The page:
The previous Citroen C4 Picasso was little more than a shorter version of the Grand C4 with two fewer seats. However, this second-generation model has been designed to be sleeker and sportier than its seven-seat sister, which follows next January.
The front-end of the new car is particularly striking, thanks to slim daytime running lights up by the leading edge of the bonnet. Cleverly, these lights incorporate the front indicators, while the separate headlights are positioned lower down; theyre xenons on pricier variants.
Big wheels will also be available and Citroen claims these wont ruin the ride because the car is built on an all-new platform with suspension that was designed from the outset to work with low-profile tyres.
The company has used composites, aluminium and high-strength steel in the new C4 Picassos construction to help make it 140kg lighter than its predecessor and improve both performance and efficiency.
Whats the 2013 Citroen C4 Picasso like inside?
The new C4 Picasso is shorter and lower than the car it replaces but, thanks to clever packaging, boot capacity has grown by 37 litres to 537 around 60 more than a Ford C-Max offers.
You also get three rear seats that can be slid back and forth, reclined or folded flat independently of one another, and while some MPVs have a raised tunnel that gets in the way of the central passengers feet, the C4 Picassos floor is totally flat.
The fact that the rear seats all come with ISOFIX child seat mountings adds to the practicality, and theres enough head- and legroom for six-footers. However, its not all good news because the cars side pillars curve inwards quite dramatically, which can make those in the outer rear seats feel hemmed in.
Things are better upfront, where the windscreen extends back into the roof to create an airy feel, and theres load of adjustment for the driver.
Theres also a smartly trimmed dashboard, and most of the cars functions are controlled through a touch-screen with large, easy-to-hit icons. Its just a pity Citroen hasnt fitted separate controls for the air-conditioning; you have to adjust the cabin temperature and fan speed through the touch-screen, which forces you to switch between menus more often than you normally would.
Whats the 2013 Citroen C4 Picasso like on the road
Citroen wont let us drive the new C4 Picasso until next month, but we have been driven in prototypes, which the company says are 95% representative.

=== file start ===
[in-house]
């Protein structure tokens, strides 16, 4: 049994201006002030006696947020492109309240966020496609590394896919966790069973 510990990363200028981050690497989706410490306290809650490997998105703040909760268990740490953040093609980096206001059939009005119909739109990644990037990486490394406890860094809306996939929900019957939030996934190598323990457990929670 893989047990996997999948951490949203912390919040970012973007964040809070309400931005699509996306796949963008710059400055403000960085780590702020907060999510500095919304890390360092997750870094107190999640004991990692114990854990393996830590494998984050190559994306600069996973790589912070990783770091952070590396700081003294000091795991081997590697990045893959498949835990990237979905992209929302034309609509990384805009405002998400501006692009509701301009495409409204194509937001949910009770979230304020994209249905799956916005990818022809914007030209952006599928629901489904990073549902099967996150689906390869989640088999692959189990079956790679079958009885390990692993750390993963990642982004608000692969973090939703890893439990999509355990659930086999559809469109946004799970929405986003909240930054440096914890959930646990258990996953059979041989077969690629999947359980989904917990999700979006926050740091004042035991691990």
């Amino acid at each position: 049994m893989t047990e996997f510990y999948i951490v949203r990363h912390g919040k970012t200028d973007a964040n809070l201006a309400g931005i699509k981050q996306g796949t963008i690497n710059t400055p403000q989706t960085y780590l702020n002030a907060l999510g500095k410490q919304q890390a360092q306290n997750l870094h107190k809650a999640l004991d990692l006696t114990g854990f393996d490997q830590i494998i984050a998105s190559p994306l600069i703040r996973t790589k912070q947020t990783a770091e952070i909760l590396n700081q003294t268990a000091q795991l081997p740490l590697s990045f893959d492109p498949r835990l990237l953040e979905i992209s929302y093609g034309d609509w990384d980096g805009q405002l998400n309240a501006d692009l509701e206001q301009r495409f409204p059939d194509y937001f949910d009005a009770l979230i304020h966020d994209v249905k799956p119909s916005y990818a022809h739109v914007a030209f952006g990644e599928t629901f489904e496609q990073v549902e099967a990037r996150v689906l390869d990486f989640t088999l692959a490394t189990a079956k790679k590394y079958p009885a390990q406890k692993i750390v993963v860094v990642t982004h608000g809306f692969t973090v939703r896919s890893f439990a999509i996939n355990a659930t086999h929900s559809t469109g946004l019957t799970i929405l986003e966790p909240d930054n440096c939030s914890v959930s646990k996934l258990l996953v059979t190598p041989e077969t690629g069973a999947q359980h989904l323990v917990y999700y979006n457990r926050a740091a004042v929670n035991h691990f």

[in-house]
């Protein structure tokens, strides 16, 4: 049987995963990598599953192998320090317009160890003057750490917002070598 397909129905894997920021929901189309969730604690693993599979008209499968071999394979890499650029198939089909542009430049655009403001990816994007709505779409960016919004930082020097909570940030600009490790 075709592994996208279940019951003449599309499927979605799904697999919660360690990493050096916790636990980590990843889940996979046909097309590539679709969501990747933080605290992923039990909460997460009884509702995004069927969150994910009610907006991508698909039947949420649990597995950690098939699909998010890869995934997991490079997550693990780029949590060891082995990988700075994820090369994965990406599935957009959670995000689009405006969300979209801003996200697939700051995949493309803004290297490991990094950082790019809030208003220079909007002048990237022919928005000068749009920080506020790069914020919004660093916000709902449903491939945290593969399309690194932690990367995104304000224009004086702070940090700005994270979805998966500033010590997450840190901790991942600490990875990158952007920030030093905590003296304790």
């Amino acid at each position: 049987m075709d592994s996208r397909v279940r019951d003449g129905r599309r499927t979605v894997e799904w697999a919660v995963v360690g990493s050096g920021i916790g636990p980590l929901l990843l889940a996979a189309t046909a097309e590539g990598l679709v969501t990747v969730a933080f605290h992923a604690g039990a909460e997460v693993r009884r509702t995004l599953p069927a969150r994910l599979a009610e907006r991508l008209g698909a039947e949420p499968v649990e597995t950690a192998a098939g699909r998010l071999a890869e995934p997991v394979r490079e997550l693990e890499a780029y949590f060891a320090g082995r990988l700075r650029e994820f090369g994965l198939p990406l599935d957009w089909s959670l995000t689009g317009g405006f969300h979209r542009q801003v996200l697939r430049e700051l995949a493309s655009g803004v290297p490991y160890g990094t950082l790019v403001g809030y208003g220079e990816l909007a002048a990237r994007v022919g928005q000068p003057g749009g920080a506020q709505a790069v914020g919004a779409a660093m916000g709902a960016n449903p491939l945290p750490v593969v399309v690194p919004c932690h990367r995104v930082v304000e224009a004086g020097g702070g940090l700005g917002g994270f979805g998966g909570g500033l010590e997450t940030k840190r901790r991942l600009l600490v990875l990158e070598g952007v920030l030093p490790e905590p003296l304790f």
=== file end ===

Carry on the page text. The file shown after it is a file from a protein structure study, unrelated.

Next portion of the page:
The two cars we spent time in (a manual and a clutchless manual) had the companys e-HDi 115 diesel engine, and this is impressively smooth and quiet.
Wind noise is also kept to a minimum, even at motorway speeds. However, theres a fair bit of road noise, and when the clutchless manual is in auto mode, it still feels slow and jerky compared with more expensive conventional autos.
The new C4 Picassos suspension seems to put comfort before agility, which is no bad thing in an MPV, although you could feel a bit of shimmy from the rear end in the prototype cars even on smooth roads.
Diesel engines will make up the core of the range, with the e-HDi 90 Airdream model a particularly efficient option; it does average economy of 74.3mpg and emits just 98g/km of CO2.
The e-HDi 115 is also impressively efficient, managing 70.6mpg and 104g/km when combined with Citroens clutchless manual gearbox (or 105g/km with a conventional manual).
Alternatively, you may want to wait for the 148bhp Blue HDi engine with emissions of 110g/km that will be introduced before the end of the year.
Should I buy one?
Prices are still to be set, but Citroen says theyll be in-line with those of the outgoing C4 Picasso and that the entry point to the range might even be slightly lower.
Dont think that Citroen is planning to skimp on equipment, either. Every model will come with alloy wheels, Bluetooth, a seven-inch colour touch-screen and a six-speaker stereo with a USB socket. Meanwhile, DAB will be standard from the second trim upwards, and range-topping models will have everything from adaptive cruise control to a front passengers seat that reclines like an old-school business class chair.
The new C4 Picasso looks like its going to be an appealing alternative to rival five-seat MPVs such as the Ford C-Max and Renault Scenic.